Hutchison Whampoa

Competitive environment sees scope for new cost advantages

PUBLISHED : Tuesday, 02 July, 1996, 12:00am
UPDATED : Tuesday, 02 July, 1996, 12:00am

One of the first things people from outside Hong Kong notice about the territory's telecommunications system is that local calls are free.

It is a welcome accident of history that has resulted in the public having access to something for nothing, and in Hong Kong of all places.

The consumer actually does pay for the service, but it is a cross subsidy from the lucrative international side of the Hongkong Telecom group's business.

This quirk of the system has resulted in shopkeepers installing phones for public use, confident that their only expense will be the low monthly rent. In countries with charged local calls, particularly where the charge is tied to the length of the call, finding a phone is more difficult.

The only convenience phones are likely to be pay phones set up by the phone companies. This is a particular nuisance for travellers, who are forced to either find correct change or buy the appropriate phone card.

One wonders how much of the world's wealth gets sucked into this black hole annually, as travellers return home with useless phone cards in some exotic currency they are never likely to use again.

The situation in Hong Kong is almost certainly about to change, as Hongkong Telecom adapts to its new competitive environment.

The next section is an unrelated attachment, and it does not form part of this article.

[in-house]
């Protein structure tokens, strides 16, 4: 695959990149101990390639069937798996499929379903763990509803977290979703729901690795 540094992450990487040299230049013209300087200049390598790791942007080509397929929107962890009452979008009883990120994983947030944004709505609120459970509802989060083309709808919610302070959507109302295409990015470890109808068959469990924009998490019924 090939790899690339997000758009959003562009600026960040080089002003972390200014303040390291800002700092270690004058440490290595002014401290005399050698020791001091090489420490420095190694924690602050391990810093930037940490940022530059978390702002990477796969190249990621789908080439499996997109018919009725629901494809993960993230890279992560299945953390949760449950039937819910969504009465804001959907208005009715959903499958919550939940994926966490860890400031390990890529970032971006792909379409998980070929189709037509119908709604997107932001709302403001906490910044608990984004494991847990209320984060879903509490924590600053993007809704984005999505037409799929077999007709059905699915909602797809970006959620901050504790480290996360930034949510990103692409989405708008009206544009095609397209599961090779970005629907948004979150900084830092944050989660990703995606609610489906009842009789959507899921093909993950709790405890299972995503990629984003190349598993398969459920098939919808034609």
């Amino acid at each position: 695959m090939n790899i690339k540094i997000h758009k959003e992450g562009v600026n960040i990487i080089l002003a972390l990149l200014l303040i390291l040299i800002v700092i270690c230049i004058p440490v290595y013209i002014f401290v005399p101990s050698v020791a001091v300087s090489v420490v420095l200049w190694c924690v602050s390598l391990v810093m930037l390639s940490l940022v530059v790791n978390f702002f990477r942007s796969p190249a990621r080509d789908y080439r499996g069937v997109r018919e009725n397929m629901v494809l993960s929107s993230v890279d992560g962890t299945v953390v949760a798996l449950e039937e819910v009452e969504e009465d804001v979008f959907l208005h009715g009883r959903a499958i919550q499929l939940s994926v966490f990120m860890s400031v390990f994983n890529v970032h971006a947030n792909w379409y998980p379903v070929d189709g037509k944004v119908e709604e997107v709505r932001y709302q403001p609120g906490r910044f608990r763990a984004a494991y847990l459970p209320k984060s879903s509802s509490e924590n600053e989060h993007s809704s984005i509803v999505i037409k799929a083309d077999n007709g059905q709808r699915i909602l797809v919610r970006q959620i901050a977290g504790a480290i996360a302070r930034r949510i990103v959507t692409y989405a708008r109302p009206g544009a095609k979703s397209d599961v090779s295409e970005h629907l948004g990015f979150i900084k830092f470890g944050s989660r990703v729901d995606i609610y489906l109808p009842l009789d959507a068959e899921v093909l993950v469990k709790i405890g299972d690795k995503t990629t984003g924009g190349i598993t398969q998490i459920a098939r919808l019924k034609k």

Local calls do cost something to provide - an expense that is only partly met by the low rental charge - $65 for residential lines and $98 per month for business lines.

According to an estimate by the Office of the Telecommunications Authority, it costs Telecom about $103 per month to provide a residential line and $108 per month for a business line.

The shortfall is made up by a cross subsidy from Hongkong Telecom's highly profitable international service.

When Hongkong Telecom was the only service provider, this cross subsidy did not really matter - consumers appreciated the free local calls and low rents, and were not able to identify the cross-subsidy component in their International Direct Dial (IDD) charges.

But now that there are three new providers competing with Telecom in international services, the company is under pressure to reduce the cost of IDD services.

The Office of the Telecommunications Authority recently published a consultative document on local pricing options.

Director-General of Telecommunications Alex Arena said the pace of technological change meant there were dangers in leaving the local call situation unchanged. The free-call system was open to abuse by computers plugged into the system 24 hours a day and heavy users were placing a big burden on the network, Mr Arena said.

'If we continue to allow uncontrolled use by machines free-of-charge of the public telephone network, there is a danger telephone charges could be pushed up . . . or service quality would deteriorate quickly.' Other countries were facing the same problem, he said.

Four possible pricing options were included in the report, including the status quo.

The other three were: charging for time spent on the line; expanding the flat rate charge to cover all services; and offering customers a choice between flat rate or measured tariff.

Mr Arena said there were advantages in the free call system, but there were also costs associated with maintaining it.